In recent weeks, two big beasts in the European political arena pushed forward their respective ideas for the future of the European Union. France’s president Emmanuel Macron repeated his dream of a big EU. And the leader of Germany’s Christian Democratic Union, Annegret Kramp-Karrenbauer, responded in kind with a vision of an EU that is larger than it is now but smaller than the EU ‘à la Macron’. In both visions, the reality of Brexit was conspicuously absent.
The decision to ignore Brexit in these visions of the future EU is easily understood if one gets the updated ‘deal’ that Theresa May struck with the EU overnight. ‘This is it’, declared Jean-Claude Juncker. There wouldn’t be a third chance for the UK. But as ever the phrase ‘nothing has changed’ remains true. It’s not difficult at all to shoot a number of holes in the ‘legally binding assurances’ that the EU has offered. So it’s no surprise that the Attorney-General Geoffrey Cox has shot down May’s latest deal.
Admittedly, Britain did get something in the way of an assurance that it will not be locked in the backstop forever. So the UK will be able to challenge the EU legally if it attempted to drag on negotiations on the future relationship for too long. But the flaw in this is that nobody made the effort to give clarification on the most important question: ‘How long is too long?’ How many months or years need to pass before the UK has any chance to win that international legal case? I bet that the EU officials and the Irish government are acutely aware of this problem for the UK but are very happy to leave it out of the conversation. This would explain the easy attitude of the Irish to this last-minute add-on to the withdrawal agreement.
For the EU, the uncertainty on this question – ‘How long is too long?’ – is of critical importance. The general opinion is that if the EU can drag on just long enough, it will be likely that the UK comes back in the fold before a real Brexit actually happens. The hope in Brussels is that the climate in Britain will change, meaning that voters decide against leaving the EU.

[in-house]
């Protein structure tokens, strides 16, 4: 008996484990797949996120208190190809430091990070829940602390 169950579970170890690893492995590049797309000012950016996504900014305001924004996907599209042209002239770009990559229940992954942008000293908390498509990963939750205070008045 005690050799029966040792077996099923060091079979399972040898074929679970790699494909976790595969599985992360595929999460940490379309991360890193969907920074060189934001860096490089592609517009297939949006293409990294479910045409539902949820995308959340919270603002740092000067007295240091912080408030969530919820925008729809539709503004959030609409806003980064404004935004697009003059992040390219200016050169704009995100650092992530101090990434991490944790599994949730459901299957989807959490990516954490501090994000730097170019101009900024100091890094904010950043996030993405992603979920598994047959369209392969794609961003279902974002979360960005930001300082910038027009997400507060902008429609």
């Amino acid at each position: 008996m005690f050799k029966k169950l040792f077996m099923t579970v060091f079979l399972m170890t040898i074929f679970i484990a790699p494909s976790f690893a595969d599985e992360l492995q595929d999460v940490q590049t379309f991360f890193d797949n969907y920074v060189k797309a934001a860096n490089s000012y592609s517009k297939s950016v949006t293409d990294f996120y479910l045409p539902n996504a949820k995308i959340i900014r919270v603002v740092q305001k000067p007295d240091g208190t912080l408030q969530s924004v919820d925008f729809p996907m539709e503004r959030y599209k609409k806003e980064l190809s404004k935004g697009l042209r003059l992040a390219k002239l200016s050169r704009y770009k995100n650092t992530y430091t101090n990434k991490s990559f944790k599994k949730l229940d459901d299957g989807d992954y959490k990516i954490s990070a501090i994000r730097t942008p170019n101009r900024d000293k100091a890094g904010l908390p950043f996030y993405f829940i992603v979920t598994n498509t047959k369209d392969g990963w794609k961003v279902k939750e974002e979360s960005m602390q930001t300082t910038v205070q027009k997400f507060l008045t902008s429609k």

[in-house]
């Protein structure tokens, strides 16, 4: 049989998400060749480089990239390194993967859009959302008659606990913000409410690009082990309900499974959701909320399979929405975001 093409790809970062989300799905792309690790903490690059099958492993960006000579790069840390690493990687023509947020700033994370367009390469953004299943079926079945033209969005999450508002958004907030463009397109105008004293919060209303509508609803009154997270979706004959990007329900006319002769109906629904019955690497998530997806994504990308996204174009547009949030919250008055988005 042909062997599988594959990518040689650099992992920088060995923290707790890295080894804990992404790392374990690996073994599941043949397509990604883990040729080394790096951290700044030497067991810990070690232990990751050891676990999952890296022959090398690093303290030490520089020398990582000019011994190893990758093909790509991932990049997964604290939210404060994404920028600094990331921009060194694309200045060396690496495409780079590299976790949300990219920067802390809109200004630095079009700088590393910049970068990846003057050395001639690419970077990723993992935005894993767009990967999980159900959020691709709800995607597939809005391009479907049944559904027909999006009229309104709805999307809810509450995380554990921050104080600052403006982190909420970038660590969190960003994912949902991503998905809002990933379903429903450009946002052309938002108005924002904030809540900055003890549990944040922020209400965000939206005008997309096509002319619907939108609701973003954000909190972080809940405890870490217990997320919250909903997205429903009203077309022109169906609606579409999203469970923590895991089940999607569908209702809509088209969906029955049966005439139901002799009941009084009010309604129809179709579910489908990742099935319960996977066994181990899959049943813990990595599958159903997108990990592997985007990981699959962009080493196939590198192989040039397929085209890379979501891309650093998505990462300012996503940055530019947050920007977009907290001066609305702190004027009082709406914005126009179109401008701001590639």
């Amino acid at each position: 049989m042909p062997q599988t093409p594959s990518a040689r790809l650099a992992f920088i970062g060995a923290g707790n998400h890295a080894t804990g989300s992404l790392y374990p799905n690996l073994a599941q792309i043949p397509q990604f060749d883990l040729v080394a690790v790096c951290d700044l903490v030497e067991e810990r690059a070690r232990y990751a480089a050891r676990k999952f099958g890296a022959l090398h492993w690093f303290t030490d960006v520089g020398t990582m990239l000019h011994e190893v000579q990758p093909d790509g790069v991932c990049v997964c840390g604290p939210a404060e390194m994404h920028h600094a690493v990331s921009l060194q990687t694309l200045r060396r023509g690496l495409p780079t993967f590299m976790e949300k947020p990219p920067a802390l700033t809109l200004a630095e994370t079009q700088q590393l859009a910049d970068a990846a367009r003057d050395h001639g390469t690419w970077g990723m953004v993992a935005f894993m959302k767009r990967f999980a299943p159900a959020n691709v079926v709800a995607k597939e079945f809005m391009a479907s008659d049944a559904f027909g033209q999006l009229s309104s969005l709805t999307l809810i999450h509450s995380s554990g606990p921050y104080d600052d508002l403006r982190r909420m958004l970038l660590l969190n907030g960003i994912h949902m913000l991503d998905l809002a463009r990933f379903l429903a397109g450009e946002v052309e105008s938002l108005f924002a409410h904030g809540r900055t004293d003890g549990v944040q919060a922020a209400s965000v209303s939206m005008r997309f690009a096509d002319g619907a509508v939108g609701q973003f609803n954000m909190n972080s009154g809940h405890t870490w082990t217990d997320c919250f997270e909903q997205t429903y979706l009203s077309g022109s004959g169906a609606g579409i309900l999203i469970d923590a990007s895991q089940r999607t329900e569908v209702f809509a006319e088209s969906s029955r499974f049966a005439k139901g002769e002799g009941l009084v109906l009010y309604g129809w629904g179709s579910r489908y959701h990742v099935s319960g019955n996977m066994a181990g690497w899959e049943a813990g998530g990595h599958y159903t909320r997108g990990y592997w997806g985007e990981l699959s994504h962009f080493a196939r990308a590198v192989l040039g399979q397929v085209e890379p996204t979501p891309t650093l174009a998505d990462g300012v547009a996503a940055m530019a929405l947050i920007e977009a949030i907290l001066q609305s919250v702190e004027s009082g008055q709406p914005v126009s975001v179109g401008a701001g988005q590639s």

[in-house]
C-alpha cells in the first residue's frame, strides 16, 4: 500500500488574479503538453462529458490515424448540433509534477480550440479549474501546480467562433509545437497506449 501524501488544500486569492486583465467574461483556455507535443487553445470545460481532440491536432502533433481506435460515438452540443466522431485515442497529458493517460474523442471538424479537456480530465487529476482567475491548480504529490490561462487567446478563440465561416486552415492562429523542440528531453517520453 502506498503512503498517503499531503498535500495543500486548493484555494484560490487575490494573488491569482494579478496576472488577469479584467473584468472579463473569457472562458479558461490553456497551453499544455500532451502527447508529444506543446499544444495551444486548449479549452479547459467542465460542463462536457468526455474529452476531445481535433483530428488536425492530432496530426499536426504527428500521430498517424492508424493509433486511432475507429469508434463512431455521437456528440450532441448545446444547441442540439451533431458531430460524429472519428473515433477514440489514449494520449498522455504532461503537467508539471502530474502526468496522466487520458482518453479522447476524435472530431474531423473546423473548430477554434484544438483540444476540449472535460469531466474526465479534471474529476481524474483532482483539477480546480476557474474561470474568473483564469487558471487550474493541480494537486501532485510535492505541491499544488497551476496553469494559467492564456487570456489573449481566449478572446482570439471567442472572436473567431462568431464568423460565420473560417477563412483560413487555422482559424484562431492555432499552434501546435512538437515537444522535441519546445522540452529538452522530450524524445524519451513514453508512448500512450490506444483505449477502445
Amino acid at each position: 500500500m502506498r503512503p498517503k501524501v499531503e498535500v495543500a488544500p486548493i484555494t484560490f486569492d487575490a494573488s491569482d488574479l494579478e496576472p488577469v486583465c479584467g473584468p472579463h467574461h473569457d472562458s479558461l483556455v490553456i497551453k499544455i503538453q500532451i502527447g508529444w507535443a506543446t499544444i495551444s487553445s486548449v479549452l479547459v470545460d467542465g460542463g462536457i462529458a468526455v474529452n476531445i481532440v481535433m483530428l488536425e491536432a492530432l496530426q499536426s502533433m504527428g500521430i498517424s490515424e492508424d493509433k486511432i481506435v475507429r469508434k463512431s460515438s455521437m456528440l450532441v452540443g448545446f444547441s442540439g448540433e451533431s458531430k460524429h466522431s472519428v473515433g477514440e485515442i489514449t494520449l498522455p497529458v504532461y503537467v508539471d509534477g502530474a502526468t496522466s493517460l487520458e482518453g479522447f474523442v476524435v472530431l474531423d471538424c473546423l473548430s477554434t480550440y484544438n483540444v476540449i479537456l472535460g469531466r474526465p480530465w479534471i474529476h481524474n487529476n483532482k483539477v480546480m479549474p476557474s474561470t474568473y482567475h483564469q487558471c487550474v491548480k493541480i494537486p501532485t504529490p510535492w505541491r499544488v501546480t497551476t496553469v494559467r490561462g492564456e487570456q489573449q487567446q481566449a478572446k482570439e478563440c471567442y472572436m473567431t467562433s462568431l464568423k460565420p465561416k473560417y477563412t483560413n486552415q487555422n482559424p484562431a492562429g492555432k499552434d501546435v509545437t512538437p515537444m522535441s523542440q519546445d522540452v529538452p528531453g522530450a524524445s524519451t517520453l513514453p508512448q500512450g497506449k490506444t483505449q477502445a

The idea here is that after the European Parliament elections in May, a new majority will be able to push through a bigger Franco-German EU. This will be somewhere in the middle between the visions proposed by Kramp-Karrenbauer and Macron. Already Manfred Weber, the leader of the European People’s Party – the main center-right group in the European Parliament – and likely future commission president, declared that the EPP will work together with Macron. Together, the EPP, European social democrats and liberals will push for more integration and take the UK with it down that road, whether it likes it or not. Thanks to the withdrawal agreement, the UK will have to adopt new EU legislation. This will only hand over more power to Brussels. Much of this new legislation is expected in the next two-and-a-half years, as this is the first half of the EP legislative cycle.
Meanwhile, the UK will be stuck, left frustrated by the never-ending Brexit process. Politicians in Britain will seethe again and again over their powerlessness as it has to nod through EU legislation that comes its way. The UK will discover the hard way that unilateral interpretations of treaties are meaningless and that leaving out ‘how long is too long’ has real legal consequences.
The big bet of the EU is that this will culminate in Britain applying again to rejoin even before it actually properly leaves the EU legal framework. If so, the UK – with its tail between its legs – will prove less of a troublemaker then before as it will be more integrated in the EU legal framework than is currently the case. Moreover the UK is likely to lose all its current special rebates and opt-outs with the EU. It’s no wonder that the EU is desperate for MPs to back the deal – and no wonder, too, why those same MPs are nervous about doing just that.
This article was originally published on The Spectator’s UK website.